photo credit: GAB BONGHI
Kensington's Eeva is a relaxed spot to sip on natural wine while biting into an airy and chewy crust topped with things like mushrooms, stracciatella, dill, lemon, and garlic. When you stop by for a date night or a solo meal, you can watch the fire roar in their wood-burning oven while you wait for a mozzarella, Grana, and basil or roasted fennel cream. This pie is super gooey but still has the perfect crunch. After a few bites, it just turns into a satisfyingly smooth and cheesy mousse in your mouth.
photo credit: Nicole Guglielmo
Paulie Gee’s Soul City Slice
Part neighborhood slice shop and part bar where you can play Duck Hunt on an old tube TV, Paulie Gee’s has the classic pizza hangout down to a science. All the slices at this NYC-based spot are good, but it’s their Freddy Prinze that sets them apart from other pizza places in town. The square, upside-down Sicilian pie comes loaded with sweet tomato sauce, mozzarella, pecorino romano, and a sesame seed bottom that ensures each bite has just the right amount of char and nuttiness. Bring a group of friends to the Center City shop to shoot a round of pool, look at some vinyl records from the 1970s, and split a square pizza in the vintage orange booths.
photo credit: NICOLE GUGLIELMO
The crust at Sally is made from sourdough, and it’s so delicious they could serve it on its own as a free basket of bread and we’d be happy. The Fitler Square spot usually only has around five pizzas on the menu, with at least two red and white options, but their clam and leek pie that comes with a grilled lemon is a standout. It’s like a citrusy clam chowder that’s surrounded by a crusty rim, which makes the whole thing more comforting than a fuzzy blanket on a cold day. Come here to spend your night sipping on natural wines, watching someone flip dough in the corner, and eating under a pink-bulbed chandelier. Sally even places reheating instructions on the to-go box, since they know their slices will be the first thing we think about when waking up in the morning.
Hook & Master
Kensington’s Hook & Master appreciates our need for a pizza that’s oozing with strands of ropy cheese. Here they have Chicago-style pies with a deep bed of spongy dough that can handle the sauce, along with New York-style options that have a crunchier crust and toppings like Spanish chorizo and shrimp. With about as many toppings as there are buttons in the elevator of a skyscraper, they use ingredients that you probably won't find on other pizzas on this list—like chargrilled octopus, clams, boquerones, and prawns. Try bringing some friends here on days when you want something better than a quick few slices from your neighborhood spot, or if you want to take advantage of their $5 late-night slice special.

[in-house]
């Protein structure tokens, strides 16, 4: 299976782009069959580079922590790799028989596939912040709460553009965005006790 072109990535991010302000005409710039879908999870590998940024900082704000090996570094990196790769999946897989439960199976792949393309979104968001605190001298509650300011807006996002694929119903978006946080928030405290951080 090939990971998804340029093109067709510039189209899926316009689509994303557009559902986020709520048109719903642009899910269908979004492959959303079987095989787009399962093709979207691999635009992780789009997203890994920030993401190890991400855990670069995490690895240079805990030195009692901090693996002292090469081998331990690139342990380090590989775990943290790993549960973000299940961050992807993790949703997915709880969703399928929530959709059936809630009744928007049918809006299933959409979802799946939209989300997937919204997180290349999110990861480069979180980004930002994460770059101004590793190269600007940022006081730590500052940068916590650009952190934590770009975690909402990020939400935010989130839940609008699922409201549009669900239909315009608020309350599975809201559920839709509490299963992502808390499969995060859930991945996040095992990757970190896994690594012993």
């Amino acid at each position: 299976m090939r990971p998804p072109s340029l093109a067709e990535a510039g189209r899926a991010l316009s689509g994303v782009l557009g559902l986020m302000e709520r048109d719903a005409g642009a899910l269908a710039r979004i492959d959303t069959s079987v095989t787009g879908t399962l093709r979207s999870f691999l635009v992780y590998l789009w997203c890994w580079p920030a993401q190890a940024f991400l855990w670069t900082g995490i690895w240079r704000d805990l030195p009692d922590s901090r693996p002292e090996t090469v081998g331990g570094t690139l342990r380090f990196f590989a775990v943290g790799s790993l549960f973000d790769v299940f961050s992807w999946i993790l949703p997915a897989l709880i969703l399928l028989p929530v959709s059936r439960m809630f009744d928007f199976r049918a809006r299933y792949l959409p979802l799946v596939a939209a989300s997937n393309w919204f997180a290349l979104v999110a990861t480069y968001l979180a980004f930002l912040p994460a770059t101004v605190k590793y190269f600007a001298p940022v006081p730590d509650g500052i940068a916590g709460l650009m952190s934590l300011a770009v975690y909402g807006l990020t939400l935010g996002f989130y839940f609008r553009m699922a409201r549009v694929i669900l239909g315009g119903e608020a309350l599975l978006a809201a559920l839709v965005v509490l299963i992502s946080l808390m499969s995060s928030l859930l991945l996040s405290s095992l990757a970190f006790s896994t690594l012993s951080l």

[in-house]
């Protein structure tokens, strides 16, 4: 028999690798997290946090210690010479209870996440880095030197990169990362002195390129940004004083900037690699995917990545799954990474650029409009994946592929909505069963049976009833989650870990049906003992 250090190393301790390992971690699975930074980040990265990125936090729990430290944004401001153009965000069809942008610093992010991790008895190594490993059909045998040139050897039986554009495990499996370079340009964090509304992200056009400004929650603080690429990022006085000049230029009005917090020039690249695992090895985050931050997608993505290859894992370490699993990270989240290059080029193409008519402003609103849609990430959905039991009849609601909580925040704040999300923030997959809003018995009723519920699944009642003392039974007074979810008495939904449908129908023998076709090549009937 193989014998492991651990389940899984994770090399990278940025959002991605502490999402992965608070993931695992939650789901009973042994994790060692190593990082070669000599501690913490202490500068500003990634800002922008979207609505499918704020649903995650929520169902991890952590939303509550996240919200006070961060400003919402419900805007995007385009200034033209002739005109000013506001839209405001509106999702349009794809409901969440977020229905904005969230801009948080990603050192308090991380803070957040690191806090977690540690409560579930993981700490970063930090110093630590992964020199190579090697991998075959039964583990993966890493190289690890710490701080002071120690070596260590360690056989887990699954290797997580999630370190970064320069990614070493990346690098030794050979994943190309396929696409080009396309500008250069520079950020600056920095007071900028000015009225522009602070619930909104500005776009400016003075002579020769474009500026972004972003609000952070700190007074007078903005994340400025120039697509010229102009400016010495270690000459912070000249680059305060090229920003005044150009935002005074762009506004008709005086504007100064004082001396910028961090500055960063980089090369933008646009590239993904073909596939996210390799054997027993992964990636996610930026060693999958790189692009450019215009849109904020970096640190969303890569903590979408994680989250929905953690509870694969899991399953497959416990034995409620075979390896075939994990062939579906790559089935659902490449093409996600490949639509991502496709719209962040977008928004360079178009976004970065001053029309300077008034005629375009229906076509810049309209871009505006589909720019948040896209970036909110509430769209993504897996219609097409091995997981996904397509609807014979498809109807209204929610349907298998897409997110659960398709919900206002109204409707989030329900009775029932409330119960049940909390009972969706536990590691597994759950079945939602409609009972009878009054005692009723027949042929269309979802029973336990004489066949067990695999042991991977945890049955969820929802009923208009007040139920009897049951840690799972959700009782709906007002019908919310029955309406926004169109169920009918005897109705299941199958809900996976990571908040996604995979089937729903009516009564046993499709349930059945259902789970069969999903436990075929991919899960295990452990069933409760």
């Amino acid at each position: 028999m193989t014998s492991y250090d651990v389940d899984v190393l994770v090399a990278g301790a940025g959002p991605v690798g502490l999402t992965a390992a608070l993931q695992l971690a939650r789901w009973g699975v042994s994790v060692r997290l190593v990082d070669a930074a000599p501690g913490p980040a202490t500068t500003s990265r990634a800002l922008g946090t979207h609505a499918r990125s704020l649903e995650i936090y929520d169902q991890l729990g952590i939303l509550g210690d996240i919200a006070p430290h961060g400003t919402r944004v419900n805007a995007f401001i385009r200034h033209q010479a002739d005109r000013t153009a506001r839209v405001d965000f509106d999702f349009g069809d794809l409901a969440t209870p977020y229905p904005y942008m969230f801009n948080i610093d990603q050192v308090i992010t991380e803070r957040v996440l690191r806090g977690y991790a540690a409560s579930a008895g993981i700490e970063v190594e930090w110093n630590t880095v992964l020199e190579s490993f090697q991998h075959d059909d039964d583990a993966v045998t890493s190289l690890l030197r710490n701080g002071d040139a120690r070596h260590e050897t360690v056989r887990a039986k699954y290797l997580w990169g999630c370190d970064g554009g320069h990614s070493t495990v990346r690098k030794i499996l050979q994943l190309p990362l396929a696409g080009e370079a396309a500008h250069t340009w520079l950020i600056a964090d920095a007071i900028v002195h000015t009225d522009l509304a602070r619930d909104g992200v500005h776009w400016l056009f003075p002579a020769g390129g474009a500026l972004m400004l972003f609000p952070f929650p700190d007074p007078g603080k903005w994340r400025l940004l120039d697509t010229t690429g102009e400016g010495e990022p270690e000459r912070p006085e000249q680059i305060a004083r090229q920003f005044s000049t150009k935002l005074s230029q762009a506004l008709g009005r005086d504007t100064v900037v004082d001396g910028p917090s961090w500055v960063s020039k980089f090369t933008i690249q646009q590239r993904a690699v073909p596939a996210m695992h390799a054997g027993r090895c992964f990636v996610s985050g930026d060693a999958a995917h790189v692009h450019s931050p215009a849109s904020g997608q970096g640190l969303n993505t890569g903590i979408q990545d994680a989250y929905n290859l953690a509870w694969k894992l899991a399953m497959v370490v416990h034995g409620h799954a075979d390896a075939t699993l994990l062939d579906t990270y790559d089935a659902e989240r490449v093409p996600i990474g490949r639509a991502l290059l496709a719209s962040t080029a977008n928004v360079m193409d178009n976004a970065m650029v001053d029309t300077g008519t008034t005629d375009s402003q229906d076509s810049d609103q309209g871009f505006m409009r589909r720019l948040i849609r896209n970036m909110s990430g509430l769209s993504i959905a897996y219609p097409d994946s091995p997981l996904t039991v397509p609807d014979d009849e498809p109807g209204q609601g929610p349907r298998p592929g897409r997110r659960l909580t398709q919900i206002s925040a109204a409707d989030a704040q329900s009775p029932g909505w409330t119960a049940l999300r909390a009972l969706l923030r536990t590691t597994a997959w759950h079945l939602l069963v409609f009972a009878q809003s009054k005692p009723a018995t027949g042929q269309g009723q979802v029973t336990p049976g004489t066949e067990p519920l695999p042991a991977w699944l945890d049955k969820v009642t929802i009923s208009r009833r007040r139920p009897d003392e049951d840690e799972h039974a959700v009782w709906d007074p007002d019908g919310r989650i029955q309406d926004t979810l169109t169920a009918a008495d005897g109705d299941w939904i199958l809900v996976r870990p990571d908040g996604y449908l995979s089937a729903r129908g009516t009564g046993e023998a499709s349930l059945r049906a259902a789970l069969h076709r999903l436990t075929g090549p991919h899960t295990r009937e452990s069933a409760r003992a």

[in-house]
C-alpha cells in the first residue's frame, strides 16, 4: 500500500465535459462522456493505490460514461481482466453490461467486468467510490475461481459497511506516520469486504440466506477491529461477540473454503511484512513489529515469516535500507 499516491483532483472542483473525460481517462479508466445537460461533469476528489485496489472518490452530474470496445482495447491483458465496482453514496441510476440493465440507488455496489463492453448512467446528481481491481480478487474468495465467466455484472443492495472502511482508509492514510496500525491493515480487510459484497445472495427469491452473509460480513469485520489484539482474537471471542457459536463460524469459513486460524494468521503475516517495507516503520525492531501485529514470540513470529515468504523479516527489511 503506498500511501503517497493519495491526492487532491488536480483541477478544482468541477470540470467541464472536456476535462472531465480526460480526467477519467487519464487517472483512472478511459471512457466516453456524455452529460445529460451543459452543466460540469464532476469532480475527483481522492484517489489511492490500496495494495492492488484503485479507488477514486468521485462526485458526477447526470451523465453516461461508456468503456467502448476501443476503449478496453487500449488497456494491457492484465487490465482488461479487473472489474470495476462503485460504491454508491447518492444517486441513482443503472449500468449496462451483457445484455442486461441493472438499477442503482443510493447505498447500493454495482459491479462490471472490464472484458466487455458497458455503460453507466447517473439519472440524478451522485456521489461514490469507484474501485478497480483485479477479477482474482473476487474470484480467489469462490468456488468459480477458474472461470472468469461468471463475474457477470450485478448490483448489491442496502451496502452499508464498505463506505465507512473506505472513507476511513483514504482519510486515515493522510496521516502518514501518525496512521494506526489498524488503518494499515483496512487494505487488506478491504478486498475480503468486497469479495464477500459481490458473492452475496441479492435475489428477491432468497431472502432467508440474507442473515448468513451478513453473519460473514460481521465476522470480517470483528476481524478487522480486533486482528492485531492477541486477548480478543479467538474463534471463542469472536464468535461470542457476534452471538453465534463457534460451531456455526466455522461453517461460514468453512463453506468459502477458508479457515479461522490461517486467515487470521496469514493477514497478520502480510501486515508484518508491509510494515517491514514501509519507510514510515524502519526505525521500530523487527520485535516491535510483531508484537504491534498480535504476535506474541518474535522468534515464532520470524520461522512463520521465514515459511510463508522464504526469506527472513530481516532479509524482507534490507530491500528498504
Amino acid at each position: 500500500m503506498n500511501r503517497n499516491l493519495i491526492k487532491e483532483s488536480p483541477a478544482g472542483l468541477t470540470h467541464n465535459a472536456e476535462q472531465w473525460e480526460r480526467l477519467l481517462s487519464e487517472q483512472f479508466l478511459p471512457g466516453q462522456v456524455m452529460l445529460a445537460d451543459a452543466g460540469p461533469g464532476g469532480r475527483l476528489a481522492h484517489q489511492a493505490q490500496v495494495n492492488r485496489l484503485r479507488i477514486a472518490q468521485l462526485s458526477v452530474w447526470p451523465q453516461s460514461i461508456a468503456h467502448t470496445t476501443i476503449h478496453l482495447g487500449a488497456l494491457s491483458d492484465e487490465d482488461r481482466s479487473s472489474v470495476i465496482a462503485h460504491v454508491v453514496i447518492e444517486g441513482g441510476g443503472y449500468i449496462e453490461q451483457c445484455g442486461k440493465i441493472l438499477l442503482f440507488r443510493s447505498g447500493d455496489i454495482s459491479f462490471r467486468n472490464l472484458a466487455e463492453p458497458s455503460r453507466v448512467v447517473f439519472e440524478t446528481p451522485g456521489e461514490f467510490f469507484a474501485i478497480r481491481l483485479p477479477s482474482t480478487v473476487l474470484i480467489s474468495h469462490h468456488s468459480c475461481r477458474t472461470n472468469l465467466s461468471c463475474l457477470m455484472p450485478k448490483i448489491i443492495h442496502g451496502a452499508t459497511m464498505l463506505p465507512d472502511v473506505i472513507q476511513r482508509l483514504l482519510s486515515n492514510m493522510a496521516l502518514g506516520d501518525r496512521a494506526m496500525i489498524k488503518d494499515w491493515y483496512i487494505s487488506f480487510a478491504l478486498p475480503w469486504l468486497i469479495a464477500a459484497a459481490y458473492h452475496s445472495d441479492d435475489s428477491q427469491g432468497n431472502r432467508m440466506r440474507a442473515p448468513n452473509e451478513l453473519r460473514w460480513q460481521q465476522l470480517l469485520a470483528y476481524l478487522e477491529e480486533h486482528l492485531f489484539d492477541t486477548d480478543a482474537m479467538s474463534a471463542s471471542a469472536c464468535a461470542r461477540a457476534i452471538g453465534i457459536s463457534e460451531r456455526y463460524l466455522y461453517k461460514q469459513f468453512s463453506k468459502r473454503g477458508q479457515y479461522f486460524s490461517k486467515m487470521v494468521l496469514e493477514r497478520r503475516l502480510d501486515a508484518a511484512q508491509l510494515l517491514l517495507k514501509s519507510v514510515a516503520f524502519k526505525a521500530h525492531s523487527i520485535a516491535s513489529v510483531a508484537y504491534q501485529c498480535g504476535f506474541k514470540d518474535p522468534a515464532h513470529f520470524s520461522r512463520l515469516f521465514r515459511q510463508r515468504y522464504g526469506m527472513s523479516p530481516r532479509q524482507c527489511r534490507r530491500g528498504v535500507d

Head to Pizzata Pizzeria in Fitler Square for a classic New York-style round pie. No matter if you go with a red or white pizza, they’ll all be sprinkled with parmesan, basil, and a smooth drizzle of olive oil. The wood-fired pies are a must-have before game night or when you forgot to grab a present for your coworker’s 10-year anniversary and know that this is an upgrade over some socks. Either way, you should go for the Calabrese pie that melts pepperoni, long hots, mounds of burrata, and hot honey. The crust has balloon-like pockets of air, but it still has a deep crunch that sounds like a mini earthquake in your mouth.
Circles + Squares
Circles + Squares started as a one-man operation in the back of a coffee shop, which made it nearly impossible to get one of their square pan pizzas. Now, it’s located in a small corner shop in Olde Richmond with a counter and a few barstools. You’re still likely to see the “out of stock” alert when trying to preorder one online, so it’s not always easy to get one of their perfect, crispy-edged, fluffy square pan pizzas. But if you can conquer the wait, the move here is to get a pie with just cheese and tomato sauce—it’s the perfect complement to the charred crusts coated in even more crispy cheese. In addition to the signature square pies, they also do thin-crust circle pizzas that are a great option on hot days when a thicker pan pizza just seems too heavy to tackle.
20th Street Pizza